BISMARCK-Anti-corporate farming laws in North Dakota will stand after an overwhelming vote on Tuesday to keep them.

At press time, with 89 percent of precincts reporting, 76 percent voted "no" to loosening corporate farming law changes that had been passed by the 2015 Legislature.

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“We always believed that the people of North Dakota would agree that the family farm structure is best for our state’s economy and our communities,” said Mark Watne, North Dakota Farmers Union president. “The results tonight are a strong message that the people don’t want corporate farming in North Dakota.”

The NDFU gathered signatures to force the vote. Watne said he didn't know how much his organization spent to overturn the amendments, but acknowledged it was "hundreds of thousands" on a "very positive message." The NDFU led an effort that included 90,000 phone calls and 5,000 home visits.

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Since 1932, North Dakota has barred non-family corporations from owning farmland or operating farms. The exception would have allowed large, corporately owned dairy and swine farms to own as many as 640 acres.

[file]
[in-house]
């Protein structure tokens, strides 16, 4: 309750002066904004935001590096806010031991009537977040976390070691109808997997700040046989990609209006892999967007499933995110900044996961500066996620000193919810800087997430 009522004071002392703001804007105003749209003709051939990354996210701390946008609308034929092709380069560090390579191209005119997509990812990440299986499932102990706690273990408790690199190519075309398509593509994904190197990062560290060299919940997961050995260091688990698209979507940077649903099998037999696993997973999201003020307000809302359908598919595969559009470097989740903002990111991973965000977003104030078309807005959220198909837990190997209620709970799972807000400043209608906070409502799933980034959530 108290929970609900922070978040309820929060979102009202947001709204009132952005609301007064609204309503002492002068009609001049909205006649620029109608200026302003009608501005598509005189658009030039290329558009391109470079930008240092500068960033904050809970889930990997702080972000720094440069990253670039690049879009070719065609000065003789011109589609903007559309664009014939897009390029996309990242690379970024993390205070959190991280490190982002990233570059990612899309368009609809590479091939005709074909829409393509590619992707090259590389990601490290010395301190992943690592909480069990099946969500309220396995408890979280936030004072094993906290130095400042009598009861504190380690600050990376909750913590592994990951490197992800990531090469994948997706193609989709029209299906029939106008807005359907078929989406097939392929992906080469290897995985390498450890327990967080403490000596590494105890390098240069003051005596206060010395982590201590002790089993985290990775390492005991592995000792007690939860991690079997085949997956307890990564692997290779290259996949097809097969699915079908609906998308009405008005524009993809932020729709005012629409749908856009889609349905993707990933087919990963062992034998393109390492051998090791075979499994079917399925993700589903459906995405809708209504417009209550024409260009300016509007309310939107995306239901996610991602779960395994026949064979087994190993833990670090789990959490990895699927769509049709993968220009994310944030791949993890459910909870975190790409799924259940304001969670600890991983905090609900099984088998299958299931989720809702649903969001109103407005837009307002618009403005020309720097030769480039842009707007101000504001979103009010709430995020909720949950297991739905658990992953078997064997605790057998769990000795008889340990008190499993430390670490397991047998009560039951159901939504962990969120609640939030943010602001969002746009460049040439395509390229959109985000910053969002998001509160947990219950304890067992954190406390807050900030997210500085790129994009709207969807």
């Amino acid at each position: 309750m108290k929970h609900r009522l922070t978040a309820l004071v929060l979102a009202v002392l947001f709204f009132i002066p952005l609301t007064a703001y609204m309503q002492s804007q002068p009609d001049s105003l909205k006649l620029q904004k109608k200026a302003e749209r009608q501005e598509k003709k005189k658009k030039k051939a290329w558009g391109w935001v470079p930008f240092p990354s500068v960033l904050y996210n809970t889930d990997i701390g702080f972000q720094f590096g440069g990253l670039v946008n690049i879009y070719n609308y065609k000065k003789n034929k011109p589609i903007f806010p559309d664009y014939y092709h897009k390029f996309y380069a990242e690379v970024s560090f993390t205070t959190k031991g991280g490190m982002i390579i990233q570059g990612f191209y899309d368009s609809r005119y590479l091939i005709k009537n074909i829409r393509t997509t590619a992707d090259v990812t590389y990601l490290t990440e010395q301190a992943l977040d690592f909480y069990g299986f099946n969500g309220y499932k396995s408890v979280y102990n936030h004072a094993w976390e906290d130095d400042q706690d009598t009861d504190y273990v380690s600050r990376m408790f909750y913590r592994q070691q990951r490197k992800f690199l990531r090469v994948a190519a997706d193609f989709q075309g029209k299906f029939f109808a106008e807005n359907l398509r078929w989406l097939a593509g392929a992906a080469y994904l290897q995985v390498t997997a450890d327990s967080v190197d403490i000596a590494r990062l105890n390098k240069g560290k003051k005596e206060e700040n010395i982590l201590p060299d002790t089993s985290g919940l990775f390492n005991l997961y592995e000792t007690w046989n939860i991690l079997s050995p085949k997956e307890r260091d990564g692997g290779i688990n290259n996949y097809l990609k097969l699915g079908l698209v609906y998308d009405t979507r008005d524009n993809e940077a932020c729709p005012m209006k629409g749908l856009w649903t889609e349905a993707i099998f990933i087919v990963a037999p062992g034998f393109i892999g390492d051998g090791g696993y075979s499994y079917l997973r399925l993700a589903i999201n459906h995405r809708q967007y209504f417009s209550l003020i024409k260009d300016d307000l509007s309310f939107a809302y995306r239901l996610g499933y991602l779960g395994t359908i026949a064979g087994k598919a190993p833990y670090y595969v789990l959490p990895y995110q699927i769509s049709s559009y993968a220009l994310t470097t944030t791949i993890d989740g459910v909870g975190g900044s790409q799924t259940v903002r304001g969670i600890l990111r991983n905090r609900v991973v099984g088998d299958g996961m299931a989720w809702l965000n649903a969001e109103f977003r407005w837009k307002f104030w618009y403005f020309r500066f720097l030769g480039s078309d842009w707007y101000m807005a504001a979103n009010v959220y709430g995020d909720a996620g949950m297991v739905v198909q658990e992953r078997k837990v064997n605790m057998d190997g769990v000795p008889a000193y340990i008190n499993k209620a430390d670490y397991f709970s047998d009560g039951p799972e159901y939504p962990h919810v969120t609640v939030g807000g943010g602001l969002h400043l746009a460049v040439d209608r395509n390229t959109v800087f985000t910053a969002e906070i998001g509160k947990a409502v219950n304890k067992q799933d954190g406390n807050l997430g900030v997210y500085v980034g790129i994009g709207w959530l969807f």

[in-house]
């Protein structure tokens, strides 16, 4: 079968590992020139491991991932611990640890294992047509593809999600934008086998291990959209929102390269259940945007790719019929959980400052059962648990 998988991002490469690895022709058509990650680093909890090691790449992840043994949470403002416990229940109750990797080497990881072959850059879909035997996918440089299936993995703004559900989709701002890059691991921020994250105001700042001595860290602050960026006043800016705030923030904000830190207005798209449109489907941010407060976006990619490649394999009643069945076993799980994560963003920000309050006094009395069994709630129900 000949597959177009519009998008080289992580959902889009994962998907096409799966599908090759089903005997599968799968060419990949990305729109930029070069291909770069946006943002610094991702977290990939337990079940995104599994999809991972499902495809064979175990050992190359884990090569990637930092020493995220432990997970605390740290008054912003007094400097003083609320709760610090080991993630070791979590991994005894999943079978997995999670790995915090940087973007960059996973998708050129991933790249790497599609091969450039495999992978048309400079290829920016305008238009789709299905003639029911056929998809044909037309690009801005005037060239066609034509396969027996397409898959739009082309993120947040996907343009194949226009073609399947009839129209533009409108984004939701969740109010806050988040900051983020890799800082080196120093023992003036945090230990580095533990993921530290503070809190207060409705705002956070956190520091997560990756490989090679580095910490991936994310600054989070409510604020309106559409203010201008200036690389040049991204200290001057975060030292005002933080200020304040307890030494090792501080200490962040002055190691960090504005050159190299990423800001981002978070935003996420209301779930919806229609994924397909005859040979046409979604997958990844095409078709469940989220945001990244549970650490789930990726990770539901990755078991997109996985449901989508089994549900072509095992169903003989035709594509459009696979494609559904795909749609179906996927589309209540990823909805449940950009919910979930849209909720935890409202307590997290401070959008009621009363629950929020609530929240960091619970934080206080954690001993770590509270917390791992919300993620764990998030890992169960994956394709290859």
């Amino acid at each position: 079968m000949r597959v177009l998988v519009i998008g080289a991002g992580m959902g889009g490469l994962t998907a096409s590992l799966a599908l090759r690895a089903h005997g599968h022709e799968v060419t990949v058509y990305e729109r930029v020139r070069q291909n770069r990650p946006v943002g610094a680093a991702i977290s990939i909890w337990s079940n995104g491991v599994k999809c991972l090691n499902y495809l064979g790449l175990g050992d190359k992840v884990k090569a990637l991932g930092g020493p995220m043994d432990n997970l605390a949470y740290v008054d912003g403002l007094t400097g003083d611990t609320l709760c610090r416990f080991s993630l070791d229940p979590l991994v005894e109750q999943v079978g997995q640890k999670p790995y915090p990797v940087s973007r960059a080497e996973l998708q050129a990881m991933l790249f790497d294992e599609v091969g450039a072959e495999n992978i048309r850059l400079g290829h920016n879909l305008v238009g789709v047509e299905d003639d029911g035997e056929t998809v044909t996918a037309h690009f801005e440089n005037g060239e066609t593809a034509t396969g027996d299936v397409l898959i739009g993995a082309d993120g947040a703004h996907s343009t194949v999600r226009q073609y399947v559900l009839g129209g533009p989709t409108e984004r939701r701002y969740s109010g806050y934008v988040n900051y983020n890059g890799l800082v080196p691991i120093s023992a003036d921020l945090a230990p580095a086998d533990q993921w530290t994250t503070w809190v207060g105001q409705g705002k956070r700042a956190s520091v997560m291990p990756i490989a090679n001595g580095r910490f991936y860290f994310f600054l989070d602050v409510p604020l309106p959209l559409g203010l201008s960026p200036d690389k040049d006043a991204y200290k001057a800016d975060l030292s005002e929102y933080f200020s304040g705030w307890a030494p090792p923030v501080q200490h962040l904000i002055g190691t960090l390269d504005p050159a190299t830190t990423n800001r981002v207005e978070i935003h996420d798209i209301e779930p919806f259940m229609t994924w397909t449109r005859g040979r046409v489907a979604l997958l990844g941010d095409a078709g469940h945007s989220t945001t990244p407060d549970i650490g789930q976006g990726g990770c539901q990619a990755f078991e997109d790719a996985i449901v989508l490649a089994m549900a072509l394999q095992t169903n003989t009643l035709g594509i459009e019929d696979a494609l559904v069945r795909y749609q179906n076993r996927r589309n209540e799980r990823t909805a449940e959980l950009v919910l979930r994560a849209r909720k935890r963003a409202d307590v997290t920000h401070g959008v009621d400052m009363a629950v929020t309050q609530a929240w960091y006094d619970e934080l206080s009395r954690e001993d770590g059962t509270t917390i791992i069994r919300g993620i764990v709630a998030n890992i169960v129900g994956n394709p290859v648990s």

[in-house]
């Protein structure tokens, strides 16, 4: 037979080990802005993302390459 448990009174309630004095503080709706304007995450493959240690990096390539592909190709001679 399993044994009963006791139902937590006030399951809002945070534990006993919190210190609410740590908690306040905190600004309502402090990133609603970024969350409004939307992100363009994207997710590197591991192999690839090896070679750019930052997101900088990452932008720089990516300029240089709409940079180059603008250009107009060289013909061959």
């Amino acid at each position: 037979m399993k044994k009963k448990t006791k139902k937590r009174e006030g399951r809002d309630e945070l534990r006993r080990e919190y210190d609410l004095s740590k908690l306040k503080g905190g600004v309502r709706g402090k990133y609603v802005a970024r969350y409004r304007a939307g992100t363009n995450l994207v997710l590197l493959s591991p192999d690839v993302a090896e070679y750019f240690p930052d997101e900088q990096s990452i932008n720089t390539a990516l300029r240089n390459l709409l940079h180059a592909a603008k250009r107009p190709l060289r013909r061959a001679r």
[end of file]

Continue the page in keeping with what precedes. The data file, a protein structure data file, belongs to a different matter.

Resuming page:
Watne said polling confirmed what NDFU officials had expected. He declined to say whether his group's campaign, which included print and broadcast advertising, signs and collateral items such as hats, had changed the outcome.

Craig Jarolimek of Forest River, N.D., who had been North Dakota's first and only president of the National Pork Producers Council, had urged a change in the state law.

"We know which way the vote is going to go: it's pretty much an uphill battle," said Jarolimek, adding, "It's a pretty easy issue if you're on the other side, to sway the votes of uneducated voters."

Meanwhile, the North Dakota Farm Bureau has filed suit in federal court, attempting to overturn the entire anti-corporate farming law as discriminatory and contrary to the federal constitution. That suit will start in federal district court in Bismarck and likely take a year or two to go through the court.

Daryl Lies, a farmer from Douglas, N.D., says he's disappointed voters made their choice based on a "one-sided campaign."

State Sen. Joe Miller, R-Park River, a farmer who is not running for re-election, was a champion of the exemptions and tried unsuccessfully to raise funds to defend them. He said that was in part to avoid lawsuits like the NDFB suit.

The North Dakota Pork Producers could not afford to support the attempt, and the North Dakota Milk Producers gave “all they had,” $5,000, for a campaign. The groups were able to launch a website and do some Facebook promotions.

"It's unfortunate because it's something the ag sector really needs," Miller said.